Gerry's companies were known for their outstanding customer service, creative financing methods and extremely efficient operation. At the time of the merger, CVI was the largest privately held cable company in the country serving over 1.3 million subscribers in 18 states.
Today, Gerry still lives in the same house where he first repaired TV sets (although it has been greatly expanded). He founded and serves as chairman and CEO of Granite Associates, L.P., a diversified investment company that is active in telephony and communications and has helped many startup Internet companies go public. To help stimulate the depressed economy of his home region, Gerry purchased and resurrected the original 1969 Woodstock Festival site and several hundred surrounding acres. He has attracted music festivals there and is hoping to draw global tourists by transforming the historic pasture into an arts and entertainment complex that will hopefully also serve as the summer home of the New York Philharmonic.
Gerry is still active in many cable organizations, including CablePAC and The Entrepreneurs' Club. His $10- million donation to the National Cable Center in Denver helped spur $45 million in additional contributions from his fellow industry leaders. Gerry is a major contributor to educational and medical institutions in the communities he serves. He endowed a chair of orthopedic surgery at Harvard Medical School, established the Paul Gerry Dialysis Center in Sayre, Pa., put a wing on his local hospital and is involved in a program at Boston University to find a cure for amyloidosis.
In 1995, Mr. Gerry was the recipient of the Vanguard Award, cable television's most prestigious honor for distinguished leadership. He was inducted into the Cable Television Hall of Fame in 2000. Mr. Gerry has also received the Entrepreneur-of-the-Year Award from the New England chapter of the Institute of American Entrepreneurs, the Distinguished Citizen Award from the Boy Scouts of America and the Americanism Award from the Anti-Defamation League. He has received an Honorary Doctorate of Business Administration from Roger Williams University and an Honorary Doctorate of Humane Letters from the State University of New York.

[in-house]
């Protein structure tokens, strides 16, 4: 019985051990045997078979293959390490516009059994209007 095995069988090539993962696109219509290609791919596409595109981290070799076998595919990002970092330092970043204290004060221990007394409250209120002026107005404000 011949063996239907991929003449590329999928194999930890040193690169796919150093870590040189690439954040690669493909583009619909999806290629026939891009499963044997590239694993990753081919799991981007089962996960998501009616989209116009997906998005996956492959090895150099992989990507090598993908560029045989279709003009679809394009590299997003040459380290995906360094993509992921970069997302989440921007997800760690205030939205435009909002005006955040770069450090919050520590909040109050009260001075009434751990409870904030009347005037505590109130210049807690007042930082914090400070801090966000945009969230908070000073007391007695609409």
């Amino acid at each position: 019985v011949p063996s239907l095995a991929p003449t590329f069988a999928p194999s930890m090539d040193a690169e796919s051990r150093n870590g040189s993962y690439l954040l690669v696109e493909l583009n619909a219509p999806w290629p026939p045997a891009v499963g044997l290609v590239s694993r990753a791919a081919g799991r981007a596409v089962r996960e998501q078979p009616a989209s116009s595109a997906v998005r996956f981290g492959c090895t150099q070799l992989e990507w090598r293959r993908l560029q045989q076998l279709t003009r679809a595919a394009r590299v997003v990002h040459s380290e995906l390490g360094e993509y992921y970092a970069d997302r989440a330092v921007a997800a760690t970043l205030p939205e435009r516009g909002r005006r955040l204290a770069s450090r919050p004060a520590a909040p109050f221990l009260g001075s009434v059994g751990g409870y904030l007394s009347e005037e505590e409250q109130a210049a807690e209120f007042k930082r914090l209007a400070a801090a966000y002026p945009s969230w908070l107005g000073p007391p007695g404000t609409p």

Chairman and CEO, C-SPAN, 2000 Cable Hall of Fame
There was no cable news network... It had never been discussed; it had never been mentioned... I said to the group, my idea is that we figure out a way to do public affairs. That we do our own 'Meet the Press' type program, because cable has no identity to this.
Brian Lamb was born and raised in Lafayette, IN. By the time he graduated from Purdue University in 1963, he knew he loved two things: politics and the media. He began to see there was something wrong with the relationship between the two while he was serving in the Navy. Assigned to the Pentagon's public affairs office, Lamb was able to listen to weekly press briefings given by Secretary of Defense Robert McNamara in his private dining room at the Pentagon. McNamara would divulge details about the war on condition that he only be quoted as "U.S. officials." After each briefing, lead stories would appear in newpapers and on TV, revealing new developments in the war, but sourced only by "U.S. officials."
To Lamb it seemed like a fraud, a relationship that allowed the government to control news about the war while handing reporters the stories they needed. Years later, when McNamara revealed he'd lied about many of the events of the war, the briefings seemed even more insidious.